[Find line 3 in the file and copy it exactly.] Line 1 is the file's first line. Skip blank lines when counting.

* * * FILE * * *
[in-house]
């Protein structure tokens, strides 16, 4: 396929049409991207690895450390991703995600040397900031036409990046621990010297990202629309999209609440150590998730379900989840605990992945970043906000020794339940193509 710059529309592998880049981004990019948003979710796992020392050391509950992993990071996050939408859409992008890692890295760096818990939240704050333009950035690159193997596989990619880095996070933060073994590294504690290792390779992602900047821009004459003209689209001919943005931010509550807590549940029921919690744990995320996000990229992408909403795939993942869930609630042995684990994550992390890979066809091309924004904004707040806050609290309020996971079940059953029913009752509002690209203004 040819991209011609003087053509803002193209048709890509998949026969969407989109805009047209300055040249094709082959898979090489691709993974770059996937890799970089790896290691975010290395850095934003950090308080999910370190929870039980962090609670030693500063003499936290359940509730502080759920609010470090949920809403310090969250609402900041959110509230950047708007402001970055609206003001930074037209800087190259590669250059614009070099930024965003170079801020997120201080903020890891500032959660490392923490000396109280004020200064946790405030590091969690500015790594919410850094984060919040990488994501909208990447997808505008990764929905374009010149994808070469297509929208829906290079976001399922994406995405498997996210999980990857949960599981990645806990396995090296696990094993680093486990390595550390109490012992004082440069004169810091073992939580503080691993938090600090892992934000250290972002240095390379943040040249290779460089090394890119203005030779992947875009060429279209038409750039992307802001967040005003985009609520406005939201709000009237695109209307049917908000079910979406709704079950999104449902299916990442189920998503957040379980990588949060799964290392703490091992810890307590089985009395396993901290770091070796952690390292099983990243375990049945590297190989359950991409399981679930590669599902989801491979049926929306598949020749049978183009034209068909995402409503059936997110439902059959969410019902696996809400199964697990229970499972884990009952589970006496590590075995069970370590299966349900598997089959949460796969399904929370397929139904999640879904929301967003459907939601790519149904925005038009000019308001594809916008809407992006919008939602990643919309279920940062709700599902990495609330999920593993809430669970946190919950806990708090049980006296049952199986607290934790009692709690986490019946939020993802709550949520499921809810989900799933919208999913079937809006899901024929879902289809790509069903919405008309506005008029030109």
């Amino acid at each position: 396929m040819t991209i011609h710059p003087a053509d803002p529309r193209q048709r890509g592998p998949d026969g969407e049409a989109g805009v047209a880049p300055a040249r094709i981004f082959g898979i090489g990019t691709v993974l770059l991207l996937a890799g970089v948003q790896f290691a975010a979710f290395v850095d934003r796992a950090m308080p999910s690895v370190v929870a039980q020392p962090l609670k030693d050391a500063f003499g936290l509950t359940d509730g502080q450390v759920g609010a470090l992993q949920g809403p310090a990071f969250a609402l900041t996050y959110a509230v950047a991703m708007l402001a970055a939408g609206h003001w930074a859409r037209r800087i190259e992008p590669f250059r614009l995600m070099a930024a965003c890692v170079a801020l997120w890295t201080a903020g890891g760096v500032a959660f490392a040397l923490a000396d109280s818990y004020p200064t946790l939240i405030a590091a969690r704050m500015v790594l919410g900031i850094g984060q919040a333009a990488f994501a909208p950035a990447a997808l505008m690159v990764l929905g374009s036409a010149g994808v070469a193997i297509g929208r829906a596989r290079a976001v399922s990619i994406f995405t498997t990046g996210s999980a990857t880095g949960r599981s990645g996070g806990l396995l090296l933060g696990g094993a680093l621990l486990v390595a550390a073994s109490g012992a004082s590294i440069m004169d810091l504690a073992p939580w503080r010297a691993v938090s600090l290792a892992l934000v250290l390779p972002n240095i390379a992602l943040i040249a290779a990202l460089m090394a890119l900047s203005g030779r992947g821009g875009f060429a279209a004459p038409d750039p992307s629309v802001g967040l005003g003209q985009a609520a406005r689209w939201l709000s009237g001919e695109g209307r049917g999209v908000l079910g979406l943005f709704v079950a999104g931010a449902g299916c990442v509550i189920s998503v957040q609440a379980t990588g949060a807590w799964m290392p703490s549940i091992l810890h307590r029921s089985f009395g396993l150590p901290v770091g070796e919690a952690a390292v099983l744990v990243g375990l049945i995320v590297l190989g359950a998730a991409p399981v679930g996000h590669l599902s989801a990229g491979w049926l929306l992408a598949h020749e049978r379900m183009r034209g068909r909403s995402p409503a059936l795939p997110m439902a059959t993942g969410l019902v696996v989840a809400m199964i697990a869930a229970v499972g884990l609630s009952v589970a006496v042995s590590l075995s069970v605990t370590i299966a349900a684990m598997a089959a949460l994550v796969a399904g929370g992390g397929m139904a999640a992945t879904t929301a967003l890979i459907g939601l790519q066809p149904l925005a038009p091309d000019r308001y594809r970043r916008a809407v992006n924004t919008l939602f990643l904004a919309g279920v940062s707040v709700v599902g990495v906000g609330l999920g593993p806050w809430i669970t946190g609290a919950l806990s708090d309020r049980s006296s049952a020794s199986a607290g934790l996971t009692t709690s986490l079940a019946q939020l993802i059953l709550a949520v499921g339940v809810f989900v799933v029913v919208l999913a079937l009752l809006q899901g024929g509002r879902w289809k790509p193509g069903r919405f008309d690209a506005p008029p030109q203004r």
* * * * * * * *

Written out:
């Amino acid at each position: 396929m040819t991209i011609h710059p003087a053509d803002p529309r193209q048709r890509g592998p998949d026969g969407e049409a989109g805009v047209a880049p300055a040249r094709i981004f082959g898979i090489g990019t691709v993974l770059l991207l996937a890799g970089v948003q790896f290691a975010a979710f290395v850095d934003r796992a950090m308080p999910s690895v370190v929870a039980q020392p962090l609670k030693d050391a500063f003499g936290l509950t359940d509730g502080q450390v759920g609010a470090l992993q949920g809403p310090a990071f969250a609402l900041t996050y959110a509230v950047a991703m708007l402001a970055a939408g609206h003001w930074a859409r037209r800087i190259e992008p590669f250059r614009l995600m070099a930024a965003c890692v170079a801020l997120w890295t201080a903020g890891g760096v500032a959660f490392a040397l923490a000396d109280s818990y004020p200064t946790l939240i405030a590091a969690r704050m500015v790594l919410g900031i850094g984060q919040a333009a990488f994501a909208p950035a990447a997808l505008m690159v990764l929905g374009s036409a010149g994808v070469a193997i297509g929208r829906a596989r290079a976001v399922s990619i994406f995405t498997t990046g996210s999980a990857t880095g949960r599981s990645g996070g806990l396995l090296l933060g696990g094993a680093l621990l486990v390595a550390a073994s109490g012992a004082s590294i440069m004169d810091l504690a073992p939580w503080r010297a691993v938090s600090l290792a892992l934000v250290l390779p972002n240095i390379a992602l943040i040249a290779a990202l460089m090394a890119l900047s203005g030779r992947g821009g875009f060429a279209a004459p038409d750039p992307s629309v802001g967040l005003g003209q985009a609520a406005r689209w939201l709000s009237g001919e695109g209307r049917g999209v908000l079910g979406l943005f709704v079950a999104g931010a449902g299916c990442v509550i189920s998503v957040q609440a379980t990588g949060a807590w799964m290392p703490s549940i091992l810890h307590r029921s089985f009395g396993l150590p901290v770091g070796e919690a952690a390292v099983l744990v990243g375990l049945i995320v590297l190989g359950a998730a991409p399981v679930g996000h590669l599902s989801a990229g491979w049926l929306l992408a598949h020749e049978r379900m183009r034209g068909r909403s995402p409503a059936l795939p997110m439902a059959t993942g969410l019902v696996v989840a809400m199964i697990a869930a229970v499972g884990l609630s009952v589970a006496v042995s590590l075995s069970v605990t370590i299966a349900a684990m598997a089959a949460l994550v796969a399904g929370g992390g397929m139904a999640a992945t879904t929301a967003l890979i459907g939601l790519q066809p149904l925005a038009p091309d000019r308001y594809r970043r916008a809407v992006n924004t919008l939602f990643l904004a919309g279920v940062s707040v709700v599902g990495v906000g609330l999920g593993p806050w809430i669970t946190g609290a919950l806990s708090d309020r049980s006296s049952a020794s199986a607290g934790l996971t009692t709690s986490l079940a019946q939020l993802i059953l709550a949520v499921g339940v809810f989900v799933v029913v919208l999913a079937l009752l809006q899901g024929g509002r879902w289809k790509p193509g069903r919405f008309d690209a506005p008029p030109q203004r």